The solution I describe in the original post, did work for a while, and then stopped working. Then I got it working again by removing the kernel modules iwlmvm and iwlwifi, and modprobing iwlwifi again. Worked for a day, and stopped working again. So I guess it just sometimes worked, and sometimes, it didn't.
I think it was just the router. It's a TP-LINK TL-WR1043ND v2, and I installed OpenWrt on it (v19.something), a couple of years ago. Now I upgraded it to v 20.02.1, and I think - hope - that that will finally have solved the problem. I was a little reluctant to flash a firmware update, but it turned out to be very easy. The page for my device on the openWRT wiki had a direct link to the 'upgrade firmware', which I could easily flash using the openWRT web interface (using another device than my laptop, of course).
I did have to check a 'force update' checkbox somewhere, because the previous firmware didn't recognize the update as suitable for the device. So I went through a couple of anxious minutes during the flashing; it took some time. But all turned out well!
You can read the original blog post below, but your really shouldn't:
Last tuesday, I got a new laptop, a Dell XPS 15 7590. (Ok, to be fair, a 2nd hand laptop, to replace my previous XPS 15 7590, which is sent back to Dell because of a broken webcam.) This new laptop had Pop!_OS installed, while the previous one was running Ubuntu.
This is the first time I use Pop!_OS, and so I had some issues with it. Like the default keyboard shortcuts, that seem to differ from the default GNOME shortcuts. And like... the name! I find Pop!_OS a terrible name. It's very hard to write correctly, and you need to escape the underscore if you want to use Markdown.
But another problem I was experiencing, was the fact that the PC didn't want to connect to one of my wireless routers.
I have two routers at home: One router is the one I got from my ISP, Telenet, to which I could connect without problems. But I have another router as well, on which I installed OpenWRT some time ago. This router was working for all devices I have, except for my 'new' XPS. But I could connect to it with the previous XPS.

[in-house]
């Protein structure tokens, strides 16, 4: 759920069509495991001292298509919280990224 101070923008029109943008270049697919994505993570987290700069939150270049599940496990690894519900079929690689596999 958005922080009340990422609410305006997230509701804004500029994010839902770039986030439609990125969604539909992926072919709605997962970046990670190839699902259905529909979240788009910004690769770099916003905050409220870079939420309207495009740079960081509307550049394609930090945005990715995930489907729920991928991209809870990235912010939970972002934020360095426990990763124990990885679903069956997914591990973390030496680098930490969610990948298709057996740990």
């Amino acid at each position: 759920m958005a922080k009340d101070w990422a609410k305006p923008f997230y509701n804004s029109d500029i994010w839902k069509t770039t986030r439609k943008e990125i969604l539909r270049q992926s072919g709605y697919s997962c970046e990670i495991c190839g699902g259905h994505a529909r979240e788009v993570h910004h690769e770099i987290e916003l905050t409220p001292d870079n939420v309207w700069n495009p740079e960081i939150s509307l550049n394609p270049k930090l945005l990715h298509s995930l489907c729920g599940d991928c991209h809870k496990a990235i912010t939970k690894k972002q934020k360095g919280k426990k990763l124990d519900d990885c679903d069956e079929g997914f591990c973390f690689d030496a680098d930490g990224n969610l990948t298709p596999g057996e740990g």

The same was true for connecting to my Android phone. (Update: this was probably another problem:) When I enabled wifi tethering, it didn't work with this new PC. So something strange was going on. I tried installing another kernel, but that didn't solve my problem.
/var/log/syslog, I found these kinds of messages:
Nov 18 16:20:29 pop-os NetworkManager: <info> [1637248829.5668] device (wlp59s0): supplicant interface state: disconnected -> associating Nov 18 16:20:39 pop-os systemd: NetworkManager-dispatcher.service: Succeeded. Nov 18 16:20:39 pop-os NetworkManager: <warn> [1637248839.5724] sup-iface[0x559e52893a10,wlp59s0]: connection disconnected (reason -3) Nov 18 16:20:39 pop-os NetworkManager: <info> [1637248839.5795] device (wlp59s0): supplicant interface state: associating -> disconnected Nov 18 16:20:39 pop-os NetworkManager: <info> [1637248839.5966] device (wlp59s0): supplicant interface state: disconnected -> associating Nov 18 16:20:49 pop-os NetworkManager: <warn> [1637248849.6043] sup-iface[0x559e52893a10,wlp59s0]: connection disconnected (reason -3) Nov 18 16:20:49 pop-os NetworkManager: <info> [1637248849.6094] device (wlp59s0): supplicant interface state: associating -> disconnected Nov 18 16:20:49 pop-os NetworkManager: <info> [1637248849.7103] device (wlp59s0): supplicant interface state: disconnected -> scanning Nov 18 16:20:54 pop-os NetworkManager: <warn> [1637248854.3040] device (wlp59s0): Activation: (wifi) association took too long
I was looking on the internet for a solution, and I found that I could try to use WICD instead of NetworkManager. But I didn't want to do that, because I use NetworkManager for my OpenVPN connection for work; I wasn't sure I could easily set up a VPN connection when using WICD. (Update: I don't think this is even possible with Pop!_OS)
Finally I found a workaround on askubuntu.com. It seems you have to disable NetworkManager's MAC address randomization. You can do this using the GUI, via Settings, Wifi, and then clicking the settings gear (⚙) of your network.
What I did, was clicking the down-pointing triangle (🔽) behind MAC-address, and I chose the MAC address that was presented. Below, for 'Cloned Address', I chose 'Stable'. And this seemed to work.
I guess you can also configure this by editing the file
/etc/NetworkManager/system-connections/ssid. You should add
mac-address=(some mac-address) cloned-mac-address=stable
[wifi]-section of that file. In that case, you may have
to restart the NetworkManager service.
Anyway, I'm glad that I could work around the problem. And I hope, by publishing this on my blog, that I might help solving someone else's problem as well.
Today the problem magically re-appeared. So here is how I fixed it this time:
sudo rmmod iwlmvm sudo rmmod iwlwifi sudo modprobe iwlwifi